Why Congress Should Ban High-Volume Ammo Clips

We must take steps to deny criminals these weapons of mass destruction.

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Michael Nutter is mayor of Philadelphia and the second vice president of the U.S. Conference of Mayors.

Since Congress allowed the federal assault weapons ban to lapse in 2004, we've seen tragedy after tragedy as deranged killers unleashed deadly firepower, murdering dozens of innocents.

At Fort Hood, Texas, on the campus of Virginia Tech in Blacksburg, and at a workplace shooting in Manchester, Conn., the killers all had weapons with large-capacity magazines. And then came Tucson last month. A 9-year-old girl and a federal judge were among six people killed. Arizona Rep. Gabrielle Giffords was among the 13 injured. [Photos from the aftermath of the Giffords shooting.]

We as a society will always confront evil in the heart and sickness in the mind. Bad people will do bad things, but we can and must take steps to deny these criminals the weapons of mass destruction that have ripped apart families across the country. While the U.S. Supreme Court has made clear that Americans have a right to keep a gun in the home for self-defense, the court has also upheld laws prohibiting possession of guns by felons or the mentally ill.

President Obama has called for "common sense" regulation. Regulating magazine size is surely common sense. Large-capacity magazines can turn a semiautomatic pistol into a weapon of mass destruction, with some spitting out six shots per second. These are not a hunter's weapons. They are meant to hurt or kill as many people as quickly as possible. Only law enforcement and the military should have access to this kind of firepower. [See which members of Congress get the most in campaign contributions from gun rights groups.]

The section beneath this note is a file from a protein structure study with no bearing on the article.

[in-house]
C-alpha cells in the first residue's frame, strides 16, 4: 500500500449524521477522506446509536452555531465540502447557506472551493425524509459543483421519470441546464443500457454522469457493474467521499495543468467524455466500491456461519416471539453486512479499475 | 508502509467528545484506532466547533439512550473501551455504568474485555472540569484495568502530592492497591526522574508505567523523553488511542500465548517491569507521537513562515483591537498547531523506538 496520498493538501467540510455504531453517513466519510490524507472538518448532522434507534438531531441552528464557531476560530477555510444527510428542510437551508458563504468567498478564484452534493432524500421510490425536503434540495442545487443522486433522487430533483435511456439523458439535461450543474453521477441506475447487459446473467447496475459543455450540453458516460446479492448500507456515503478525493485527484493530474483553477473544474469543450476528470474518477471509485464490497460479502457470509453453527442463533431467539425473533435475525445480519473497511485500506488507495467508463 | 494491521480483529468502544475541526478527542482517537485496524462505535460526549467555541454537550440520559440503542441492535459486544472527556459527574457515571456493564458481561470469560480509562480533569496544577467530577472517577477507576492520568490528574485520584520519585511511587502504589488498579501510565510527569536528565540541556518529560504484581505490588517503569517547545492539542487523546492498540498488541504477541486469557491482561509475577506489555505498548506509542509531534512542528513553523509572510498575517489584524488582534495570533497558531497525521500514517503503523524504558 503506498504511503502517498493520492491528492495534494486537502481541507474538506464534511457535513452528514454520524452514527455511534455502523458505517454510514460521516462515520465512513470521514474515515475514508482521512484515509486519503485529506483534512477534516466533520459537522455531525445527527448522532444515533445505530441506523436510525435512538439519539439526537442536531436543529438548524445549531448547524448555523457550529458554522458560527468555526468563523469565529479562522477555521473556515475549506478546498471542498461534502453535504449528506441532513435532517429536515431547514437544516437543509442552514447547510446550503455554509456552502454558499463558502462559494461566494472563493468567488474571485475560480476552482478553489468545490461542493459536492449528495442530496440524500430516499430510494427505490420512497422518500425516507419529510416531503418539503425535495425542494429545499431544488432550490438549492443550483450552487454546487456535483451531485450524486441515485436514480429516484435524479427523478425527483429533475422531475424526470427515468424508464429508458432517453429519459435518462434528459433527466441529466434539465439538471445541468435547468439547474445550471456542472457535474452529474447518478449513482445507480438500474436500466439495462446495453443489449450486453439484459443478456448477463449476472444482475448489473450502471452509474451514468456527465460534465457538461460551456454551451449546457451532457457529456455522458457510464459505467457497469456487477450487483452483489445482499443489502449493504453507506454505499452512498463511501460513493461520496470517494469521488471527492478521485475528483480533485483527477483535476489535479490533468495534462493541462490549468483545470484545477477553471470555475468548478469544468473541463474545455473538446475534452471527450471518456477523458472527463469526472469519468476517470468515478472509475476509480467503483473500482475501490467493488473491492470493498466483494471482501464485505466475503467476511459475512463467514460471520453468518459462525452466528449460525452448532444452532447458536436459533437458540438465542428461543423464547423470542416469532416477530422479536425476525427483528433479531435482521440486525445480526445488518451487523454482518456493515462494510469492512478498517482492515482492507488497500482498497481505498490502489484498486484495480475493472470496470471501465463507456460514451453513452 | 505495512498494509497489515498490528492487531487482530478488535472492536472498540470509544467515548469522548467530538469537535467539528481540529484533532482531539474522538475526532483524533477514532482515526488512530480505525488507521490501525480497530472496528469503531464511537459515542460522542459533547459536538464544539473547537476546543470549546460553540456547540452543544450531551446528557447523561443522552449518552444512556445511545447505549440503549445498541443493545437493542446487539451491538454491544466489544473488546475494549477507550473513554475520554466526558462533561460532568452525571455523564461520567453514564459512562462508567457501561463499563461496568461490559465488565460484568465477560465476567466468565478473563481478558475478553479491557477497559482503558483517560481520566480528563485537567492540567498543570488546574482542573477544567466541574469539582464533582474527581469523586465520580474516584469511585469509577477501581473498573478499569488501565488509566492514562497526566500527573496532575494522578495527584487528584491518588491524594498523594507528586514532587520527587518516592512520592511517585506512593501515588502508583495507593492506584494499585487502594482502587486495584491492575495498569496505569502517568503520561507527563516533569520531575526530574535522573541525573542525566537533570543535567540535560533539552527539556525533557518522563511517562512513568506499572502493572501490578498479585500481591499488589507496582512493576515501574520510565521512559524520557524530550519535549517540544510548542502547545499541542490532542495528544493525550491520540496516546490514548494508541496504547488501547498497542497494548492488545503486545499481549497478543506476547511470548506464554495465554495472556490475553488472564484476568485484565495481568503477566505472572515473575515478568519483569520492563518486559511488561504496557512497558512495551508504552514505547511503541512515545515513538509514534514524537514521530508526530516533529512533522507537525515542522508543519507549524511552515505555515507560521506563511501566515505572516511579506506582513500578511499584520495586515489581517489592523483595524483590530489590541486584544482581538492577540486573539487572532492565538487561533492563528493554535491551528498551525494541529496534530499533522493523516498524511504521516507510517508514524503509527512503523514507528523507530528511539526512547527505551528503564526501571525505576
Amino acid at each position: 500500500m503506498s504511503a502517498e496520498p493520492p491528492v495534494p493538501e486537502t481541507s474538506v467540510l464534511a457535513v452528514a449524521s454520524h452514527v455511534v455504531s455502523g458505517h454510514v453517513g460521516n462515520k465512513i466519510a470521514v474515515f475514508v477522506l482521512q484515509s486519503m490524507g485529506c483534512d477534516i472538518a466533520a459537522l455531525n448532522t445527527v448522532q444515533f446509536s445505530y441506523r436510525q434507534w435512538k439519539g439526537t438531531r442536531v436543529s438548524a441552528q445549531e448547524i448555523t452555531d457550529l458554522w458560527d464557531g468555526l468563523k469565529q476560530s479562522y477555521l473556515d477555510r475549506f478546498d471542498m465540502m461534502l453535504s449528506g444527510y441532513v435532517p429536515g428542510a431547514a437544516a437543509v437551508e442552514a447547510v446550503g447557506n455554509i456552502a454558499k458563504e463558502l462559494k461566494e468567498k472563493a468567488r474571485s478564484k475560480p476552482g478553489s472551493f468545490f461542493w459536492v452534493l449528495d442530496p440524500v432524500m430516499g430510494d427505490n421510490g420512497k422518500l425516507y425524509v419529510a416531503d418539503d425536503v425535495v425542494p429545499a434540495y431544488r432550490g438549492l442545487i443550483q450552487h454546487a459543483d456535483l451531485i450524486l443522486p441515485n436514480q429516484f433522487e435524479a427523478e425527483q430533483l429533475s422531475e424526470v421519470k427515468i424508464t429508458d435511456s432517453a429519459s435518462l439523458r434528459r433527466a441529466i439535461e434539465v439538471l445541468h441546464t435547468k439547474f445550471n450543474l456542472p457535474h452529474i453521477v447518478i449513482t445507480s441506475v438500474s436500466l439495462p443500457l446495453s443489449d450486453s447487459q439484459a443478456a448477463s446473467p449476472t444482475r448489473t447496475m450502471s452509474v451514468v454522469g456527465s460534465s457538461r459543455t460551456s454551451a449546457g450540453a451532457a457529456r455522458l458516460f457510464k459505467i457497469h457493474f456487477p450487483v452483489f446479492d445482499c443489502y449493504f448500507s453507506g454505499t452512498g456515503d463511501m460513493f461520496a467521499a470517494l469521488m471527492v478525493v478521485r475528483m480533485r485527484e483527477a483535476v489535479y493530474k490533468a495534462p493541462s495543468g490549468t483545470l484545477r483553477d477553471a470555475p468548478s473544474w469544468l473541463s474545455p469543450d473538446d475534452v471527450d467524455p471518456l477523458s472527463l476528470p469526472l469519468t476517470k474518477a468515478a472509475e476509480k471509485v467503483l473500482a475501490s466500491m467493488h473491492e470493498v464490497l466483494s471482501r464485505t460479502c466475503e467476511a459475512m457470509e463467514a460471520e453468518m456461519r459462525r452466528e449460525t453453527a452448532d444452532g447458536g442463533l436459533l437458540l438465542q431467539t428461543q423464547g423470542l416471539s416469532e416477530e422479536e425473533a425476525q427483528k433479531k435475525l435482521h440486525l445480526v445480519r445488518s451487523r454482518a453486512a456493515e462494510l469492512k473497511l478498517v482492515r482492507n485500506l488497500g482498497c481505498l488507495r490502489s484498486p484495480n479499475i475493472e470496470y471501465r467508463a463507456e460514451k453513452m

In the wake of the Tucson tragedy, where the gunman used a 33-round magazine, New York Rep. Carolyn McCarthy, whose husband was killed and son seriously wounded in the terrible assault on the Long Island Rail Road in 1993, introduced legislation that would prohibit the transfer or possession of new large-capacity ammunition magazines that hold more than 10 rounds. This bill will not solve our nation's gun violence problems, but it will help, and in the long run, it will save lives. The U.S. Conference of Mayors strongly supports this bill and New Jersey Sen. Frank Lautenberg's sponsorship of similar legislation in the Senate. [Take the U.S. News poll: should more Congressman carry guns for protection?]

Since May 2006, eight Philadelphia police officers have been killed in the line of duty, six by gunfire. One, Sgt. Stephen Liczbinski, was felled by an assault weapon. Across the state in Pittsburgh, three police officers were killed in April 2009 by a man armed with an assault rifle and two other guns. In an urban environment, weapons fitted out with large-capacity magazines are in fact weapons of mass destruction.

Some will argue that the magazines are used in sporting competitions or are necessary for defensive purposes at home. The plain truth is that a magazine with 10 bullets, which the McCarthy bill would allow, is more firepower than our Founding Fathers might have imagined and more than enough to guard one's castle.

Beyond halting the ever-increasing arms buildup by bringing common sense back to our regulation of these large-capacity magazines, the U.S. Conference of Mayors has called on Congress to fund fully the National Instant Criminal Background Check System, or NICS. Mentally ill people such as the gunman at Virginia Tech or the drug-abusing defendant in the Tucson massacre should not have been able to purchase weapons. [Read more about gun control and gun rights.]

The Mayors Against Illegal Guns group, of which I'm a member, has called for a fully funded NICS to help states cover the costs of gathering records. And we need to clarify the definition of mentally ill people so that individuals like the alleged Tucson shooter, who was too sick to gain readmission to school but was able to buy a gun, can be stopped.

Read NRA executive director for legislative action Chris Cox on why high-volume ammo clips should not be banned.